2. The Apatanis from Ziro have a unique lifestyle that focuses on living in harmony with nature.
  3. Ziro is home to the tribal group called the Apatanis which is one amongst the very few tribes in the world that worship nature (Sun & Moon).
  4. In April 2014, Apatani Cultural Landscape has also been added to the tentative list of UNESCO World Heritage Sites for “extremely high productivity” and “unique” ways of preserving ecology.

 

  1. A small tribe in Arunachal Pradesh has been able to defeat modern technological advancements in terms of environment conservation.
  2. The Apatanis from Ziro have a unique lifestyle that focuses on living in harmony with nature.
  3. Ziro is home to the tribal group called the Apatanis which is one amongst the very few tribes in the world that worship nature (Sun & Moon).
  4. In April 2014, Apatani Cultural Landscape has also been added to the tentative list of UNESCO World Heritage Sites for “extremely high productivity” and “unique” ways of preserving ecology.

Why do you think women have those nose plugs?

Tribes in News

How to Manage the Food-Forest Nexus: Lessons from Dongria Kondh

Scattered across 240 sq km on the remote Niyamgiri hill range in the eastern Indian state of Odisha, an ancient tribal group known as the Dongria Kondh have earned themselves a reputation as trailblazers. Why?



 

The Dongria Kondh set an example in 2013 to millions of tribal people around the world when they fought and won a case with a British mining giant that invested close to a billion dollars in a bauxite extraction operation in this mineral-rich area.


 

What next? The twin issues of hunger and deforestation

  • Their varied and nutritious diet, which includes over 25 species of plants, comes directly from the forests.
  • But rampant deforestation for large-scale infrastructure projects, coupled with monoculture plantations of fast-growing trees to supply timber and paper industries with raw materials, have reduced food availability.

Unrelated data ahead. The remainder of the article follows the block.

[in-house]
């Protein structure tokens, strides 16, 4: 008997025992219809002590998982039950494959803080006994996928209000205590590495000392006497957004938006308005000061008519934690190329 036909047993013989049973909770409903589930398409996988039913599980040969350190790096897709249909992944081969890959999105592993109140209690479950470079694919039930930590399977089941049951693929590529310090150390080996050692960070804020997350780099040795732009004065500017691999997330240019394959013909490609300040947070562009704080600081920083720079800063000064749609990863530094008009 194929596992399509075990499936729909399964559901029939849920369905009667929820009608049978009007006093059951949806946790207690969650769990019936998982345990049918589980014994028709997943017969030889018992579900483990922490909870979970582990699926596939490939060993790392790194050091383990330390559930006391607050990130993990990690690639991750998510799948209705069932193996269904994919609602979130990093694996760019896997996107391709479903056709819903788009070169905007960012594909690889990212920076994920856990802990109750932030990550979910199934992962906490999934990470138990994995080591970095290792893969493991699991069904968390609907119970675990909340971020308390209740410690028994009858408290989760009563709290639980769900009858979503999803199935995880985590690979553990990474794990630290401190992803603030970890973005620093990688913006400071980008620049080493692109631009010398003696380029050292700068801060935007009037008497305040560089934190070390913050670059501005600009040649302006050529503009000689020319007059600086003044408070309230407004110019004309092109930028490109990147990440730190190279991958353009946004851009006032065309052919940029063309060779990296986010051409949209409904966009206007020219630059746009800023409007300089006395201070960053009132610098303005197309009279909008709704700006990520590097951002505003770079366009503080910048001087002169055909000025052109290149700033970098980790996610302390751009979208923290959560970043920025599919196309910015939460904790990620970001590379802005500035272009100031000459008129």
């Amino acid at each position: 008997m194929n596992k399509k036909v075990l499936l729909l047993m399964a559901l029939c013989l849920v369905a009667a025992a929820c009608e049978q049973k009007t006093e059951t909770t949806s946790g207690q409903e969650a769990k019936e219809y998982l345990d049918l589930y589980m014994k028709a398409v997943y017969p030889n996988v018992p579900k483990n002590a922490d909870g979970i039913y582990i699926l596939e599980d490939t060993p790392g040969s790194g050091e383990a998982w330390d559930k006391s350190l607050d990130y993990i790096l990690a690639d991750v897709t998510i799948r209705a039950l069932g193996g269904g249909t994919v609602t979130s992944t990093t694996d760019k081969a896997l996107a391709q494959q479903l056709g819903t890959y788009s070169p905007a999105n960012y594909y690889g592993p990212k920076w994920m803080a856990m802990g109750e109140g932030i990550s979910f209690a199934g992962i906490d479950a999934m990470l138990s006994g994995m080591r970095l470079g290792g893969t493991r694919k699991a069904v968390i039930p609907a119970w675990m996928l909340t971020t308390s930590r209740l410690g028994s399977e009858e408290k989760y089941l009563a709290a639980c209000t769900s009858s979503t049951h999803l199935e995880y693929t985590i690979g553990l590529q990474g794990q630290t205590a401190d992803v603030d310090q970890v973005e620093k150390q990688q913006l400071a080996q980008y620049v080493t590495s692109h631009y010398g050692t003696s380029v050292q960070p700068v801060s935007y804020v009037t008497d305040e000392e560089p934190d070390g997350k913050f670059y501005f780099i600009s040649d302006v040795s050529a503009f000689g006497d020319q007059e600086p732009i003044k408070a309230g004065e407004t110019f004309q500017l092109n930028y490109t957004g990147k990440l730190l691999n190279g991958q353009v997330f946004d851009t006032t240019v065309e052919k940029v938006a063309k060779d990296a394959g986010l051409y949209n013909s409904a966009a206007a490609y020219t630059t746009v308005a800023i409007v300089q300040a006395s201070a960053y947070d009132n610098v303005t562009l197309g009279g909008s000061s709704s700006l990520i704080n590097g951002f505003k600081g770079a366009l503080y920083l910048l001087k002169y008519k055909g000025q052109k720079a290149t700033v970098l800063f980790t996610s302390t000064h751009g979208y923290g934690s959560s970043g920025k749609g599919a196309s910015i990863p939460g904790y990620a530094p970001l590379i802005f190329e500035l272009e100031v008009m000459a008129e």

• But fikr not! Look up to Niyamgiri hills for a lesson on an alternative economic model, one based on community management and control of land and resources.

 

 

Tribes in News

Traditional fervour marks Nongkrem Dance

  1. Nongkrem Dance Festival is performed to appease the all- powerful Goddess, ‘Ka Blei Synshar’ for a rich bumper harvest & general prosperity.
  2. The festival is celebrated during autumn at Smit, the cultural centre of the Khasi Hills.
  3. The Khasis are a tribe of Meghalaya, who also celebrate the ripening of paddy for threshing, by dances and songs.
  4. The folk dances capture the movements of everyday life as well as animals and birds.

 

  1. Nongkrem Dance Festival is performed to appease the all- powerful Goddess, ‘Ka Blei Synshar’ for a rich bumper harvest & general prosperity.
  2. The festival is celebrated during autumn at Smit, the cultural centre of the Khasi Hills.
  3. The Khasis are a tribe of Meghalaya, who also celebrate the ripening of paddy for threshing, by dances and songs.
  4. The folk dances capture the movements of everyday life as well as animals and birds.

Tribes in News

The first National Tribal Festival – Vanaj

  1. Organised by the Ministry of Tribal Affairs and was inaugurated by the Union Minister of Tribal Affairs Jual Oram.
  2. The aim was to bridge the gaps of social divide and promote tribal culture in India.
  3. More than 900 folk and tribal artists participated.

 

  1. Organised by the Ministry of Tribal Affairs and was inaugurated by the Union Minister of Tribal Affairs Jual Oram.
  2. The aim was to bridge the gaps of social divide and promote tribal culture in India.
  3. More than 900 folk and tribal artists participated.

  4. Tip: In 2014, India held the biodiversity express and some questions in the Prelims were sitters from the brochure itself. 

Subscribe
Notify of
8 Comments
Oldest
Newest Most Voted
Inline Feedbacks
View all comments